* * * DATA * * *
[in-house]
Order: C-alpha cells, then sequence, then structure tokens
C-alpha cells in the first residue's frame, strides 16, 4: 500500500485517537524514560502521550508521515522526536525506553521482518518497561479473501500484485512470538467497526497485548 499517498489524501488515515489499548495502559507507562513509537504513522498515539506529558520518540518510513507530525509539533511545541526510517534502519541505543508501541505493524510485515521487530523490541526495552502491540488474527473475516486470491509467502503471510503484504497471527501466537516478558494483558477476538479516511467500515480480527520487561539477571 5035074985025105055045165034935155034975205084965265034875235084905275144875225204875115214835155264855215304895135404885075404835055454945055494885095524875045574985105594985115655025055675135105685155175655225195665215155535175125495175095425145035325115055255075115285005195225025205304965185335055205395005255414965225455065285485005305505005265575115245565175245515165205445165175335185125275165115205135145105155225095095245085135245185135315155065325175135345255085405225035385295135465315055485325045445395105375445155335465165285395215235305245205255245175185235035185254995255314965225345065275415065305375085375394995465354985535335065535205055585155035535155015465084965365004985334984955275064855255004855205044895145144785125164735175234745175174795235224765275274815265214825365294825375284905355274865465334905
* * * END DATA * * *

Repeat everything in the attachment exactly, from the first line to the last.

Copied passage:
[in-house]
Order: C-alpha cells, then sequence, then structure tokens
C-alpha cells in the first residue's frame, strides 16, 4: 500500500485517537524514560502521550508521515522526536525506553521482518518497561479473501500484485512470538467497526497485548 499517498489524501488515515489499548495502559507507562513509537504513522498515539506529558520518540518510513507530525509539533511545541526510517534502519541505543508501541505493524510485515521487530523490541526495552502491540488474527473475516486470491509467502503471510503484504497471527501466537516478558494483558477476538479516511467500515480480527520487561539477571 5035074985025105055045165034935155034975205084965265034875235084905275144875225204875115214835155264855215304895135404885075404835055454945055494885095524875045574985105594985115655025055675135105685155175655225195665215155535175125495175095425145035325115055255075115285005195225025205304965185335055205395005255414965225455065285485005305505005265575115245565175245515165205445165175335185125275165115205135145105155225095095245085135245185135315155065325175135345255085405225035385295135465315055485325045445395105375445155335465165285395215235305245205255245175185235035185254995255314965225345065275415065305375085375394995465354985535335065535205055585155035535155015465084965365004985334984955275064855255004855205044895145144785125164735175234745175174795235224765275274815265214825365294825375284905355274865465334905